Returning to Habermas’s ideas, and ending an expansive detour, the creativity he allows for in human nature can be derived from the crystallization of his discourse theory into his two principles of discourse (D) and morality (U). The discourse principle is the weaker of the two and states that: ‘Just those action norms are valid to which all possibly affected persons could agree as participants in rational discourse,’ where ‘action norms’ are ‘temporally, socially, and substantively generalized behavioural expectations’. In other words, within this principle is embodied Habermas procedure for discourse; a validity claim depends on reaching a consensuses, or in this negative form, the absence of consensus renders void any claim to validity of a norm. The stronger principle deals with the justification of moral norms, where morality is taken to be an authority beyond social boundaries, and provides as such a framework for moral argument. As both these principles have evolved throughout Habermas’s career, a late incarnation is chosen, an it states: ‘A norm is valid when the foreseeable consequences and side effects of its general observance for the interests and value-orientations of each individual could be jointly accepted by all concerned without coercion’. In contrast to the discourse principle, which can only deny norms, the moral principle can also positively identify norms. Being a second-order principle, it is useful, yet not entirely accurate, to picture only norms surviving the discourse principle being put to the test of the moral, and universalizing, principle. Yet more succinctly, and quoting McCarthy, Habermas explains the difference between the two principles in that ‘the emphasis shifts from what each can will without contradiction to be a general law, to what all can will in agreement to be a universal norm’ (my italics). Thus, in relation to creativity, it is the productivity of the moral principle (U) that correlate to the aspects of human nature; only ‘what all can will’ can be said to denote what we are. The near-redundancy of this principle, as very few norms (and possibly none) are generated from it, or found to withstand it, is not a weakness, according to Habermas; it is, rather, strength, affirming the reality of modernity. Finally, Habermas absolves the inability of individuals to create the ideal society; the colonization of the Lifeworld by the System results in anomie, disintegration, alienation, demoralization, and social instability, which leaves the social agent unable to navigate out of a ‘pre-established, bewilderingly complex patterns of instrumental reasoning’.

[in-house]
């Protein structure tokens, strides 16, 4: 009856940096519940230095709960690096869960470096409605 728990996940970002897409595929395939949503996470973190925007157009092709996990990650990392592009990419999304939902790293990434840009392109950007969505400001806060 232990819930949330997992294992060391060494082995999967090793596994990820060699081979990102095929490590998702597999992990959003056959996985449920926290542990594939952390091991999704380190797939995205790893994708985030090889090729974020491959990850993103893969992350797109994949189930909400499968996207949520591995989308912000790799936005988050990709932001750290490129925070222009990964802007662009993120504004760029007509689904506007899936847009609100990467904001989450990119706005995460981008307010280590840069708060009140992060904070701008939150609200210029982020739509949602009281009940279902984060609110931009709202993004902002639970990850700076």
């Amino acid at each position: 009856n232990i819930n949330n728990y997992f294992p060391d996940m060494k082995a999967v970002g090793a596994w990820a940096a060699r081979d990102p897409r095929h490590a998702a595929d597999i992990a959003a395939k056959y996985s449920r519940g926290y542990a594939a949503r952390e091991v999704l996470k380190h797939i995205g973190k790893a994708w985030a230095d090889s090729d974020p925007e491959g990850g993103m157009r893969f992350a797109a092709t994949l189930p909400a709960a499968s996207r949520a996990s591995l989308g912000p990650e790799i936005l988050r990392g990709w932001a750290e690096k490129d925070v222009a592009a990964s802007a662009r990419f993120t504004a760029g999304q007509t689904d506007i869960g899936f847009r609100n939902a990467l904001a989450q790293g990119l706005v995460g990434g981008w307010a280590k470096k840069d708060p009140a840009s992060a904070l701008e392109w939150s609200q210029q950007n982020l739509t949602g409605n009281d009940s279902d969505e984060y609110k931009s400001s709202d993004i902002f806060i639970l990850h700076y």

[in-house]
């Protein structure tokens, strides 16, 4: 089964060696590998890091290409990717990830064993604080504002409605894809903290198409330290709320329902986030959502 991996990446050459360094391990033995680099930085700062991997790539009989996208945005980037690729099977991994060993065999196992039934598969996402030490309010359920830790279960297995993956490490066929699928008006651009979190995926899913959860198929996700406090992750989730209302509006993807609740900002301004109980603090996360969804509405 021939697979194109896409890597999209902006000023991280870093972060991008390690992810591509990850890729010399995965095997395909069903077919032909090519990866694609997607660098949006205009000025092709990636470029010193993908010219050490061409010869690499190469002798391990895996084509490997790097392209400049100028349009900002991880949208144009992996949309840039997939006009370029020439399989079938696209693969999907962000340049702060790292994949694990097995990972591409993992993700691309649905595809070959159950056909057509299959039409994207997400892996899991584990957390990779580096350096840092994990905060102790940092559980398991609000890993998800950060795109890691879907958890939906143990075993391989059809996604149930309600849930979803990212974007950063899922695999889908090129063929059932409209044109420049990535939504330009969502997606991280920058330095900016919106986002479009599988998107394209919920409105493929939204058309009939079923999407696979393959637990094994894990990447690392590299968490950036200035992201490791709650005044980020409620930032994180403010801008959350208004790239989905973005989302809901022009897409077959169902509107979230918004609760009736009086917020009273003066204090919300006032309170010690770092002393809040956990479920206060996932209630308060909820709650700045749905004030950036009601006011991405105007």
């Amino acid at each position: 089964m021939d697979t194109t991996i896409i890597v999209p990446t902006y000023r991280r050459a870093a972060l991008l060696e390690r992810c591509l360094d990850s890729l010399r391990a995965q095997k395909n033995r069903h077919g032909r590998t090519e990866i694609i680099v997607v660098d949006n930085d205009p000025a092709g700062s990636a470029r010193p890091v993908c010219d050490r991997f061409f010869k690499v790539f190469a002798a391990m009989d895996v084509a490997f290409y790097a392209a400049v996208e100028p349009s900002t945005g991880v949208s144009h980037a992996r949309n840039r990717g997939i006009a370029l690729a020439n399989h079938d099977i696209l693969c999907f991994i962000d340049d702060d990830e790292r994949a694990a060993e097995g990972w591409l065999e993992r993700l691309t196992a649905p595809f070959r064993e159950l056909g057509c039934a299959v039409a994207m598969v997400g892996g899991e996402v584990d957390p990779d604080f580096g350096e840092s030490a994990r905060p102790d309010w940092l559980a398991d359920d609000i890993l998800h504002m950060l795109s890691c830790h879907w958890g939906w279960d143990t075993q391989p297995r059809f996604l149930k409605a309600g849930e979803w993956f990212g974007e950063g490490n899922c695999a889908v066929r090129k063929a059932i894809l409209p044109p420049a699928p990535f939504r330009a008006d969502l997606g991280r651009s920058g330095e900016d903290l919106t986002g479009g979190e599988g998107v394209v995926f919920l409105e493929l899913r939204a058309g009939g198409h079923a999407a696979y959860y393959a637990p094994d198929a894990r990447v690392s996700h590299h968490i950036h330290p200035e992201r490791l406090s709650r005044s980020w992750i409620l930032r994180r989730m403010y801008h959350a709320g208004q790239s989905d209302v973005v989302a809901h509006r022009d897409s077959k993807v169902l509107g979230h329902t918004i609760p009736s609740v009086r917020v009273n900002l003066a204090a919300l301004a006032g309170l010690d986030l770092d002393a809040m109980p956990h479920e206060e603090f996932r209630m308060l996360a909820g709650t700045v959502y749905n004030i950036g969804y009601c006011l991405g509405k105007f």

The existing individual, then, arriving in the trivium, is intersected by three conflicting, yet complimentary, notions of who she, or he, is. ‘Human nature’, says Universal Grammar, ‘is your instinct for language; out of nearly nothing you can create nearly anything. You may not necessarily have the capacity to build a better society, but you are obliged to try. This is speech: the continuous reconstruction of existing structures’. ‘But how can you know yourself?’ interjects Universal Power. ‘Trust not in any form of justice; rely rather on recognising the changes in, and transformation of, justice. Understand how your creativity is boundless within certain bounds; and forget human nature.’ ‘That is irresponsible’, says Universal Morality, ‘you must temper yourself! A moral standpoint exists, and it is the creativity of your critique that can elucidate such norms; they are in fact implicitly contained in your practices, and if anything is human nature, that is it.’
For all the appeal of each theory on its own terms, and in isolation, it is the discourse between them that is most illuminating. The biological safe house of Chomsky is challenged by Foucault’s suspicion of the speaking subject; and Foucault’s lack of normative features is condemned by Habermas with his demand for a critique of power. Even though the question of creativity and human nature is not likely to be resolved any time soon, one of its more recent effects may have to be. For some years now the predominant language of the world has been of binary form, delivered electronically; the number of global transactions per day far out-weighs the total of verbal (human) communication. Intrinsically tied to our capacity for technology, self-learning is not yet an aspect of it, and might perhaps never become one. Nevertheless, the emergence of electronic information sharing networks, and their phenomenal growth, has already demonstrated their magnificent ability to reconfigure the distribution of power on a global scale. New virtual social communities are forming (and fading) with a ferocious and ever-growing speed of migration and magnitude of population. As this virtual existence affects, and is closely aligned to, conventional reality, our task becomes one of identifying these pulsating social beacons and to understand the patterns of their modification, in order to reconstruct a matrix of transformation. And were a situation of discourse ever to arise beyond our immediate control, we would have to answer whether technology have the ability to criticise itself.